Nothing better encapsulates the problems of Kuwait’s economic development than Project Kuwait.
Drawn up in 1997, the plan aimed to increase the country’s oil production by 500,000 barrels a day (b/d).
Eleven years on, production increases of 1.4 million b/d are now on the revised blueprint, with the government aiming for output of 4 million b/d by 2020. Given Kuwait’s huge oil reserves, a large-scale boost in production capacity ought to be feasible, even if not at quite the level of the new target.
However, since 1997, little progress has been made. At the heart of delays sits Kuwait’s parliament, the National Assembly.
Parliamentary opposition to the involvement of international oil companies in Project Kuwait means the domestic oil sector has been starved of the extra manpower and expertise needed.
The assembly members’ objections to foreign involvement are based on Kuwait’s constitution, which states that “natural resources and all revenues there from are the property of the state”.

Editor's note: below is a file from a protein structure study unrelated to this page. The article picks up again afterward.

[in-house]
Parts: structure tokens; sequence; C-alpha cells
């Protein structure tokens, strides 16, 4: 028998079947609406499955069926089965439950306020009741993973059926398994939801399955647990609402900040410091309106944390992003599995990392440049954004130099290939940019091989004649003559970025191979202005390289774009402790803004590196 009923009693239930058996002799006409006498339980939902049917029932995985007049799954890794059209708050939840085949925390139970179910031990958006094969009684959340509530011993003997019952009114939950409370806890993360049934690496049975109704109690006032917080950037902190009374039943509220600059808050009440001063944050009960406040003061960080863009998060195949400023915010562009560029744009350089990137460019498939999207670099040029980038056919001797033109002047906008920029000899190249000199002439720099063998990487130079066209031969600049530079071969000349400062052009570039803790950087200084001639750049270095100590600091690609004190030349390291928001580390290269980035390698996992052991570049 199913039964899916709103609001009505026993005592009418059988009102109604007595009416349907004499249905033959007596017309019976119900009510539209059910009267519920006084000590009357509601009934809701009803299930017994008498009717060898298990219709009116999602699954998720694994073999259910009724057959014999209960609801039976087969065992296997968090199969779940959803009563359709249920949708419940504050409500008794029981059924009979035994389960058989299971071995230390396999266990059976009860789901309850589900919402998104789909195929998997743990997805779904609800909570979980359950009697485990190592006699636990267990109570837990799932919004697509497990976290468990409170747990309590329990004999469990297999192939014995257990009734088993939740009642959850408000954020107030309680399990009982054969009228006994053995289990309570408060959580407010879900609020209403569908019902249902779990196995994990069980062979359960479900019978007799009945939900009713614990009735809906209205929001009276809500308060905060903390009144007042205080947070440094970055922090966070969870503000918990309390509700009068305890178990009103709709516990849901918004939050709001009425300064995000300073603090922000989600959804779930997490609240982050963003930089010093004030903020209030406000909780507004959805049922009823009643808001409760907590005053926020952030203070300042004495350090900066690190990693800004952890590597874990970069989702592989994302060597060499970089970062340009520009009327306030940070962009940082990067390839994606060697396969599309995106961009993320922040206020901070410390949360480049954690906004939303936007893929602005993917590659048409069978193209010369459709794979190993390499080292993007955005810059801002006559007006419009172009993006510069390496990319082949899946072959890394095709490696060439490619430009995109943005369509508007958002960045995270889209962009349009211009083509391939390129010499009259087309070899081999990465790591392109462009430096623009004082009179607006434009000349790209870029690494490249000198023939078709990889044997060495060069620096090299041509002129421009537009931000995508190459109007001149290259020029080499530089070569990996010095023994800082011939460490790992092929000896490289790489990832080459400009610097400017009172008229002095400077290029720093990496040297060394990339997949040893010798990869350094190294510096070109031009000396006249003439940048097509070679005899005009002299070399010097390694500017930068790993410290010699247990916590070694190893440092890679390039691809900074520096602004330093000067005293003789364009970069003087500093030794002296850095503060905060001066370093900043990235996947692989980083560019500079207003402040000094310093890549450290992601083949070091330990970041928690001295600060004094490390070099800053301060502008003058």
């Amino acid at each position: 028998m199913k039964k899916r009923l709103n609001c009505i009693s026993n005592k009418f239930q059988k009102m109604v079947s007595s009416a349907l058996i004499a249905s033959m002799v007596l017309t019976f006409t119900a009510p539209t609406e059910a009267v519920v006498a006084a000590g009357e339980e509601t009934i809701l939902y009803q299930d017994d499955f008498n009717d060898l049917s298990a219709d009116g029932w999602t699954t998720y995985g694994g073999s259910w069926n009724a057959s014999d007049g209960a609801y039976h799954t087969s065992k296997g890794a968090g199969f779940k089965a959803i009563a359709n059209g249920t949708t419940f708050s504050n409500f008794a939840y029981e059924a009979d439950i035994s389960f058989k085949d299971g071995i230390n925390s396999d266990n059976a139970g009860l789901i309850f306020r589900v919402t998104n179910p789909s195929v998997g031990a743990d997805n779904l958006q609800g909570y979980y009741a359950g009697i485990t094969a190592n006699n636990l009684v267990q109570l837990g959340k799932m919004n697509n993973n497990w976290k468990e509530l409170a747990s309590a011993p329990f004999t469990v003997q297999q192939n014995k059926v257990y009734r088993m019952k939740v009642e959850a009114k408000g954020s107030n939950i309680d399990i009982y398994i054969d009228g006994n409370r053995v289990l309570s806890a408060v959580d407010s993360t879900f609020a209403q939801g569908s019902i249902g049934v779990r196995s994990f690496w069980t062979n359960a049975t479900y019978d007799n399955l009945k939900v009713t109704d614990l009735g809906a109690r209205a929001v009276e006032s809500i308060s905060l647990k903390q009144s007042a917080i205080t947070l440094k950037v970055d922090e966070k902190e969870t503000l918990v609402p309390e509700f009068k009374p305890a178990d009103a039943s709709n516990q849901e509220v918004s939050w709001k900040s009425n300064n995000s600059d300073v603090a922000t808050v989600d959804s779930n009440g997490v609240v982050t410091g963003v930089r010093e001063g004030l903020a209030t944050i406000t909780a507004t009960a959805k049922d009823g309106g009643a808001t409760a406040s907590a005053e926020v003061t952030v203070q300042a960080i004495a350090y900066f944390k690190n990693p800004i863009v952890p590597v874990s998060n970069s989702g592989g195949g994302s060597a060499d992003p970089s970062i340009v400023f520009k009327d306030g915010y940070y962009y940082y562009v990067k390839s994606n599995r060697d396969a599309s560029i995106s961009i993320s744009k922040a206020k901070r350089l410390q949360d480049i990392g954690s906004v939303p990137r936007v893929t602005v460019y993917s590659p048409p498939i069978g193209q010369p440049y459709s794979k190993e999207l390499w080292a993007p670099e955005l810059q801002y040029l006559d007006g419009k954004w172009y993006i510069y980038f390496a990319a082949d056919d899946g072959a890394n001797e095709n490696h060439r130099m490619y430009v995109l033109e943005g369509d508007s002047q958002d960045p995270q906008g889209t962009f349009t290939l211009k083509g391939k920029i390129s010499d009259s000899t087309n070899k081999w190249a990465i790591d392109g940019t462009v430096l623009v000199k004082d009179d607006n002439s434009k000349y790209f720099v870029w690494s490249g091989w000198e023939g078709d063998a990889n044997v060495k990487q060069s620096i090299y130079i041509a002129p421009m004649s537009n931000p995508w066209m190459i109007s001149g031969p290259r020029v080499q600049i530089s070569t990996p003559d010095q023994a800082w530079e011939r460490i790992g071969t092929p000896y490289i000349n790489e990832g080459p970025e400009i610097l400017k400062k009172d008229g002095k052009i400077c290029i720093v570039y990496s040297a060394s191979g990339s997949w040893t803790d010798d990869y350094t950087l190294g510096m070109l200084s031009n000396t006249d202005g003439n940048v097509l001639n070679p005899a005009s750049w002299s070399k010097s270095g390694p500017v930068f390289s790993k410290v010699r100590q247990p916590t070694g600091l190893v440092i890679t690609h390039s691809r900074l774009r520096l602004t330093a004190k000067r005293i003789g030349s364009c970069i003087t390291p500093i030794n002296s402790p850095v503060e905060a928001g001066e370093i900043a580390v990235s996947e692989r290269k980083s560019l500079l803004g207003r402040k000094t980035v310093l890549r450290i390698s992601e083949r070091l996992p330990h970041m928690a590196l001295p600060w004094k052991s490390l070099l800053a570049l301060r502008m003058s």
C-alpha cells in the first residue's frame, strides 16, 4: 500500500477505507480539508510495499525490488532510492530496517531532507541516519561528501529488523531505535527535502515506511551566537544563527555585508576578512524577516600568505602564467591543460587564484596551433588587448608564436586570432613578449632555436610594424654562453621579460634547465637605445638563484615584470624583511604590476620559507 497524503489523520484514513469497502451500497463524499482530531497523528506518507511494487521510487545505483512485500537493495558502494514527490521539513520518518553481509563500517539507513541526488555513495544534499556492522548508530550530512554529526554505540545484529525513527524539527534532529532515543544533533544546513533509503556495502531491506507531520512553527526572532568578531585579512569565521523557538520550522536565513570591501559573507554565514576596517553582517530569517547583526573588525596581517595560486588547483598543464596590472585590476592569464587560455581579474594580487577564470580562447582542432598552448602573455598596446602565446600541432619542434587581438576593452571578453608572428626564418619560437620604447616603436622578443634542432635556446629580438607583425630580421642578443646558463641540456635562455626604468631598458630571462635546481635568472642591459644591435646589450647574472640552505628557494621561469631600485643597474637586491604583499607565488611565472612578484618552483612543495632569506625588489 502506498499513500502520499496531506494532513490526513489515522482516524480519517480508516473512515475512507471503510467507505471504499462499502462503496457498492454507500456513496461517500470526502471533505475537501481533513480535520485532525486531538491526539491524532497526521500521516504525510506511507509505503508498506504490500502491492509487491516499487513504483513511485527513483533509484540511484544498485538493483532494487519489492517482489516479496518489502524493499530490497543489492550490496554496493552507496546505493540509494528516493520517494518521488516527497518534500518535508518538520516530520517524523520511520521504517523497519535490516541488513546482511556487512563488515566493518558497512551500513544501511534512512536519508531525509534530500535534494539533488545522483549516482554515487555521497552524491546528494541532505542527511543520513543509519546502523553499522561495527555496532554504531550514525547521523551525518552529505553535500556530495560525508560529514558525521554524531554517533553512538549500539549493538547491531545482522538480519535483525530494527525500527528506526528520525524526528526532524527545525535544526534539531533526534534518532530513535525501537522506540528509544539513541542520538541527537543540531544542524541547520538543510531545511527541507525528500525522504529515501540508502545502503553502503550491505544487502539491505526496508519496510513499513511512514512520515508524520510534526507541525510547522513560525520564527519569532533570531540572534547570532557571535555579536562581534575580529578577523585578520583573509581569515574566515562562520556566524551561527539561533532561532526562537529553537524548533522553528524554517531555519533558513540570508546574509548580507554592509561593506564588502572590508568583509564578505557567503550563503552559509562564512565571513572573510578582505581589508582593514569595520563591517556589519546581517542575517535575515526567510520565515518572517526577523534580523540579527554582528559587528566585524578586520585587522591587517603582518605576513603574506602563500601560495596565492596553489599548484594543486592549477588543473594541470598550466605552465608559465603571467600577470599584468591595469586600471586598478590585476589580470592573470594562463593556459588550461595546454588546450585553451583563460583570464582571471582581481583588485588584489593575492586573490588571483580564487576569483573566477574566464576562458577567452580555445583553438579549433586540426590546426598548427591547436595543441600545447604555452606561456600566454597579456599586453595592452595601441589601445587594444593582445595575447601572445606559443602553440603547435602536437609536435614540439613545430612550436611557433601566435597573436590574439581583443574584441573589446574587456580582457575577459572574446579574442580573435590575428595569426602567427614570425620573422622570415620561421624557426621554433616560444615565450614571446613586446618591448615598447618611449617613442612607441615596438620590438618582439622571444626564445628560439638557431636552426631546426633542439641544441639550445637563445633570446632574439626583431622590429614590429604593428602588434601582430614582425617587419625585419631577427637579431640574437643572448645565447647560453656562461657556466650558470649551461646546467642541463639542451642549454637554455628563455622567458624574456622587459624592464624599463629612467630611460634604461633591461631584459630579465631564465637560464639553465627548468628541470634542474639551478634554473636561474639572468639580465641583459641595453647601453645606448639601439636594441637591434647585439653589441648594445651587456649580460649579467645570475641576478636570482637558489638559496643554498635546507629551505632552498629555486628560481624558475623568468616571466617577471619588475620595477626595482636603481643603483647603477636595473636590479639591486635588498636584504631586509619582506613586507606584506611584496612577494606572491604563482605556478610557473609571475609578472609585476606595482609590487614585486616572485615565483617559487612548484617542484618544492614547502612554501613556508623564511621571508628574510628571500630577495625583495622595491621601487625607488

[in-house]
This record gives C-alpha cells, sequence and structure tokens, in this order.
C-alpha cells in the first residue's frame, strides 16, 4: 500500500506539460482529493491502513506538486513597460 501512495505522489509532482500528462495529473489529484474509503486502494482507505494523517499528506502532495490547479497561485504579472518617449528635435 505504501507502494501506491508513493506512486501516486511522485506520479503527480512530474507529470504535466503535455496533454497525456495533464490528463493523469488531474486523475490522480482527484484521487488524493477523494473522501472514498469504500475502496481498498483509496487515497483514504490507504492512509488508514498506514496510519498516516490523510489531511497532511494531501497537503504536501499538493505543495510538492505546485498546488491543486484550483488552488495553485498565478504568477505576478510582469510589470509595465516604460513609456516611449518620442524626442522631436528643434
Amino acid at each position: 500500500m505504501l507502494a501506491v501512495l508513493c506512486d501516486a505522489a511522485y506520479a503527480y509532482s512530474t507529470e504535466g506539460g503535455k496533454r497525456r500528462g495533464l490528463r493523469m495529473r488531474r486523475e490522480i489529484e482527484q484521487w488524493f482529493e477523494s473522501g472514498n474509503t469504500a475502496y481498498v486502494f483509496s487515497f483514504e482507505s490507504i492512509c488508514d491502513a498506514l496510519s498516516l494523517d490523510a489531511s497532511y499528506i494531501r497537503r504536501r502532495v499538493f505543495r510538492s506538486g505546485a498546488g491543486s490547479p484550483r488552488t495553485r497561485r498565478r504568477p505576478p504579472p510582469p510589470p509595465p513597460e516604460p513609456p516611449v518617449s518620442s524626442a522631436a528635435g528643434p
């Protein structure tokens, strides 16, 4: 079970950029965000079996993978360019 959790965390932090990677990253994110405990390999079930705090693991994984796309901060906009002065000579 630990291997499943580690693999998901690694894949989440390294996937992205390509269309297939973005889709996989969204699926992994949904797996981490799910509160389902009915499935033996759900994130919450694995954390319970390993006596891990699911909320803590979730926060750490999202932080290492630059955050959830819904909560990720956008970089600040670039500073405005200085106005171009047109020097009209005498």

There is also a related debate between the government and the assembly about the extent of Kuwait’s proven oil reserves.
The government has resisted parliamentary calls to spell out the precise size of the country’s proven reserves, which in turn is fuelling opposition to the planned production increases.
Critics ask that if no one knows what the reserves are, how can Kuwait’s oil reserves be preserved and “properly exploited”, as the constitution demands under Article 21?
Even if a political compromise can be found to this dispute, the thorny issue of offering the right deal to the international oil firms remains.
With no chance of foreign firms being allowed to take a share in production, the onus is on the Kuwaiti government to devise a new form of contract that will attract oil majors and revive Project Kuwait.